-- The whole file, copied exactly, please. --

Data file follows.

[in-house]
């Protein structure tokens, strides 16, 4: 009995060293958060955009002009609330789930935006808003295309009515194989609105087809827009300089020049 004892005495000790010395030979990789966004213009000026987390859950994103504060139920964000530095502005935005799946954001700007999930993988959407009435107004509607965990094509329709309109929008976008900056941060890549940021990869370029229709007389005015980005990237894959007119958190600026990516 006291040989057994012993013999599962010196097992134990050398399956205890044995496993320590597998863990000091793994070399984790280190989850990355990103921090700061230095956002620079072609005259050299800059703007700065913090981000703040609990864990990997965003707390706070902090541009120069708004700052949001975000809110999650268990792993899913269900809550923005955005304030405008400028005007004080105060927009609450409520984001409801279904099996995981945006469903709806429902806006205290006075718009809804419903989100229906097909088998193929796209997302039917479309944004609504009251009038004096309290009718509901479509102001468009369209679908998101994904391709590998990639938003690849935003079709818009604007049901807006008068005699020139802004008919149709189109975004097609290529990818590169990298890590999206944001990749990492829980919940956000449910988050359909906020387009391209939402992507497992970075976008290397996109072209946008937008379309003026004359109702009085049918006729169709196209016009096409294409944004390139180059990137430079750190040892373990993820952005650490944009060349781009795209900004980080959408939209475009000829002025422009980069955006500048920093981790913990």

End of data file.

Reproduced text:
[in-house]
């Protein structure tokens, strides 16, 4: 009995060293958060955009002009609330789930935006808003295309009515194989609105087809827009300089020049 004892005495000790010395030979990789966004213009000026987390859950994103504060139920964000530095502005935005799946954001700007999930993988959407009435107004509607965990094509329709309109929008976008900056941060890549940021990869370029229709007389005015980005990237894959007119958190600026990516 006291040989057994012993013999599962010196097992134990050398399956205890044995496993320590597998863990000091793994070399984790280190989850990355990103921090700061230095956002620079072609005259050299800059703007700065913090981000703040609990864990990997965003707390706070902090541009120069708004700052949001975000809110999650268990792993899913269900809550923005955005304030405008400028005007004080105060927009609450409520984001409801279904099996995981945006469903709806429902806006205290006075718009809804419903989100229906097909088998193929796209997302039917479309944004609504009251009038004096309290009718509901479509102001468009369209679908998101994904391709590998990639938003690849935003079709818009604007049901807006008068005699020139802004008919149709189109975004097609290529990818590169990298890590999206944001990749990492829980919940956000449910988050359909906020387009391209939402992507497992970075976008290397996109072209946008937008379309003026004359109702009085049918006729169709196209016009096409294409944004390139180059990137430079750190040892373990993820952005650490944009060349781009795209900004980080959408939209475009000829002025422009980069955006500048920093981790913990």